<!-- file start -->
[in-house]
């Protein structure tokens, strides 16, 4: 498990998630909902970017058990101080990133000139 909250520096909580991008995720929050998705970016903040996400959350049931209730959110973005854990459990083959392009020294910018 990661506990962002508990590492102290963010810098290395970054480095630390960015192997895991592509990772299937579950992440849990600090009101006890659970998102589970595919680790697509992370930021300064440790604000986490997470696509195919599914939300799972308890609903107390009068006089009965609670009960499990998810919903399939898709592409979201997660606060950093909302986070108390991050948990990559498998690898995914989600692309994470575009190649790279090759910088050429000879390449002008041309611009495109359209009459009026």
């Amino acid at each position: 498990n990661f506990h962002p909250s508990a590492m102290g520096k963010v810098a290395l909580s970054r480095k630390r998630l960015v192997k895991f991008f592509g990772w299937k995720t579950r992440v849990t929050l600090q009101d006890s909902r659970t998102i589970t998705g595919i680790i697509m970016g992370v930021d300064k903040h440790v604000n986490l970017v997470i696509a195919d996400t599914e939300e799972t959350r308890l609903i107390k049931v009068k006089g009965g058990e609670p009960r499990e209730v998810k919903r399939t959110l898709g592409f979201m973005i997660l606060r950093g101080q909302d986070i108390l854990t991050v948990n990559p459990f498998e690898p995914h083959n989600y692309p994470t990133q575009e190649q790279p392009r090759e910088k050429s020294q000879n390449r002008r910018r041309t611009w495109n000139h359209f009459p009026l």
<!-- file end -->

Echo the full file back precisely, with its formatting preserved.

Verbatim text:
[in-house]
């Protein structure tokens, strides 16, 4: 498990998630909902970017058990101080990133000139 909250520096909580991008995720929050998705970016903040996400959350049931209730959110973005854990459990083959392009020294910018 990661506990962002508990590492102290963010810098290395970054480095630390960015192997895991592509990772299937579950992440849990600090009101006890659970998102589970595919680790697509992370930021300064440790604000986490997470696509195919599914939300799972308890609903107390009068006089009965609670009960499990998810919903399939898709592409979201997660606060950093909302986070108390991050948990990559498998690898995914989600692309994470575009190649790279090759910088050429000879390449002008041309611009495109359209009459009026």
């Amino acid at each position: 498990n990661f506990h962002p909250s508990a590492m102290g520096k963010v810098a290395l909580s970054r480095k630390r998630l960015v192997k895991f991008f592509g990772w299937k995720t579950r992440v849990t929050l600090q009101d006890s909902r659970t998102i589970t998705g595919i680790i697509m970016g992370v930021d300064k903040h440790v604000n986490l970017v997470i696509a195919d996400t599914e939300e799972t959350r308890l609903i107390k049931v009068k006089g009965g058990e609670p009960r499990e209730v998810k919903r399939t959110l898709g592409f979201m973005i997660l606060r950093g101080q909302d986070i108390l854990t991050v948990n990559p459990f498998e690898p995914h083959n989600y692309p994470t990133q575009e190649q790279p392009r090759e910088k050429s020294q000879n390449r002008r910018r041309t611009w495109n000139h359209f009459p009026l």